Therefore, by focusing on smaller happy activities at first, we’re more likely to succeed in dealing with the bigger problems in our lives.

If you’re still finding it hard to think of ways to do more of what makes you happy, I’ve got you covered.

7 ways to do more of what makes you happy

As discussed, simply doing more of what makes you happy is not guaranteed to actually improve your life. You have to be methodical about it, and choose to focus on the areas that are within your control.

1. Treat your savings as F-you money

For most of the workers in the U.S., your job is probably something that doesn’t make you happy. If you simply were to follow the advice “do what makes you happy!”, then you’d have to quit your job tomorrow.

However, that’s a terrible way to achieve sustainable happiness.

As I discussed earlier, you want to focus your energy on doing things that are within your control. One thing that I’ve found most influential down the road is to treat your savings as F-you money.

F-you money is basically an emergency fund that can take care of your expenses when you lose your income. Why is it called F-you money? Because for every dollar in your emergency fund, you’ll find it easier to say “no” to your job whenever it affects your happiness too much.

This amazing article explains F-you money way better than I ever could.

tree growing on money savings

In short, there are many things that money can buy, but the most valuable of all is freedom. If you live from paycheck to paycheck, you are practically unable to quit your job. If you are in debt, you’ll probably do anything to keep your job. Even when it affects your happiness.

By having F-you money, you’re better able to say “no” at work more often, so that you can spend your free time doing the things that make you happy.

If you want to start building that emergency fund, you simply have to spend less than you earn. While this sounds easy, it can be extremely difficult. Here’s a good introduction to this mindset.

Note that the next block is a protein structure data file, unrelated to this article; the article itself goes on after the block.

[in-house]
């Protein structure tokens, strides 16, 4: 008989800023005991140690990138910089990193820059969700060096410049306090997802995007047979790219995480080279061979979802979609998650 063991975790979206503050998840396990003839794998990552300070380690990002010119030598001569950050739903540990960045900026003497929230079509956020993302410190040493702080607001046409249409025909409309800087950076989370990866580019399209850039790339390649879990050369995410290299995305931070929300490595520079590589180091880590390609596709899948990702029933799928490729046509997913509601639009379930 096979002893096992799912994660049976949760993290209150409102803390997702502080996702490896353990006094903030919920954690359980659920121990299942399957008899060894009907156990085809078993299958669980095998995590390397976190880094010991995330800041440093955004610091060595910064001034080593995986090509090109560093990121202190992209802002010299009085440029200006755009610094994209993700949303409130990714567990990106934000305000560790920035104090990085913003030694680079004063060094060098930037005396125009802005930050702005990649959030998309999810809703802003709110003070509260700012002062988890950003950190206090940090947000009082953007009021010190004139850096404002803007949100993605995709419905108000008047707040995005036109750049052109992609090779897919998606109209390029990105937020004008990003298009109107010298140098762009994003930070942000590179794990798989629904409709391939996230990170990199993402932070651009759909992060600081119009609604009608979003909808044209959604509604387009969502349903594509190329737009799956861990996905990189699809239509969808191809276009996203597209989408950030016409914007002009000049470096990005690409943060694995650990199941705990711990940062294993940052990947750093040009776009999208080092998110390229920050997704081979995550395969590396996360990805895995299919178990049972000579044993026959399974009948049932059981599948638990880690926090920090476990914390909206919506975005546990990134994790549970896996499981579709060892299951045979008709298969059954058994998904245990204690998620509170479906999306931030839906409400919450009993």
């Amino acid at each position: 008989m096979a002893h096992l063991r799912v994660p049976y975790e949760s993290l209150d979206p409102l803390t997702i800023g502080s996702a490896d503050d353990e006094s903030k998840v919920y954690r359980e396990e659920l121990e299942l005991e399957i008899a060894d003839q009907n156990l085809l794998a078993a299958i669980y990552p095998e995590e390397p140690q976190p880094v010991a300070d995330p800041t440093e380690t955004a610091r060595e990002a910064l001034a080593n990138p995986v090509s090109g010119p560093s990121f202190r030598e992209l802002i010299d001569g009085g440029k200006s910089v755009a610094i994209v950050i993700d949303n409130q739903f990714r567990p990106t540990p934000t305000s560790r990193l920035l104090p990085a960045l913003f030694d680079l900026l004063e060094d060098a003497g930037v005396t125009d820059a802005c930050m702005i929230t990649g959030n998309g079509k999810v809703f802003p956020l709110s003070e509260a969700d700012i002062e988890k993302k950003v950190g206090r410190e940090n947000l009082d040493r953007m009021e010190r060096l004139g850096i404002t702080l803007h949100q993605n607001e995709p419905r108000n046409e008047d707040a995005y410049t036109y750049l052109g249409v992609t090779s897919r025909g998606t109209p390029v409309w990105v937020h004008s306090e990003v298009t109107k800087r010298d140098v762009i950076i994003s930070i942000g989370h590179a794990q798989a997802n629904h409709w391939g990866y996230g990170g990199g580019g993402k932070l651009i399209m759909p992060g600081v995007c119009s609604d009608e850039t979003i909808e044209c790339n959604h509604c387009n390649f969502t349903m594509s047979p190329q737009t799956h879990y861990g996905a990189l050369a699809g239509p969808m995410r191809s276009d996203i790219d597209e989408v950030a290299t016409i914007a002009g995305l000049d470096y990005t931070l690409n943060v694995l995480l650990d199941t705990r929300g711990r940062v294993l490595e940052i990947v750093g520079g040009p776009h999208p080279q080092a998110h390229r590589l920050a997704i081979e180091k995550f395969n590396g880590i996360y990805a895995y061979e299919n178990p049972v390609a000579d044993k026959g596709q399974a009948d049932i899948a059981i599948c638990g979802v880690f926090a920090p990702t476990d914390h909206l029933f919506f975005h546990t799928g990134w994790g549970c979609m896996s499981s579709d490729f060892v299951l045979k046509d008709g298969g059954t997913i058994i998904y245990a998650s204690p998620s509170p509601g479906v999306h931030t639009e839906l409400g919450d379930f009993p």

2. Write down things that (you think) make you happy

One of the simplest ways to do more of the things that make you happy is to write them down.

Grab a pen and paper and just write down whatever comes to mind. When you think of a happy memory, what were you doing at the time? For me, this list consists of:

  • Skateboarding.
  • Playing games with my friend.
  • Working on my business.
  • Traveling.
  • Enjoying a coffee on a sunny morning.
  • Watching a good show on Netflix.

In addition to this list, you can fill it with things that you think will make you happy. Think of it as a happy bucket list. Without any limitations, what would your happiest life look like?

In my case, that list includes:

  • Getting to a point where my life doesn’t depend on a monthly paycheck.
  • Learning to surf.
  • Playing music in front of an audience.
  • Learning to solve a Rubik’s cube in under a minute (yes, I’m that much of a loser).
  • Marry my girlfriend.

These things don’t have to be super ambitious.

When you are done writing your list, the next step is to take action. Actively schedule a moment to start working on something on your list.

3. Start small

If you’re like me, most of the things that are on your happy bucket list are not done in a single day. For example, my desire to reach some form of financial independence cannot be reached overnight.

Therefore, it’s important to start small. This means that you have to narrow your goals down into smaller milestones. If you want to be a performer, but you’re afraid of public speaking, getting in front of an auditorium of thousands is a bad idea. Performing to a smaller crowd is essential to collect positive experiences and little successes, which help you move on.

Think of reaching your bigger goals as if they were staircases – take it one step at a time. If you try to jump several steps ahead, your chances of losing balance and falling increase.

kid stairs image

4. Find a balance between short-term and long-term happiness

In the first tip of this list, we talked about sustainable happiness. This means that – whatever you do – your actions contribute to a well-balanced life in which happiness is your default state.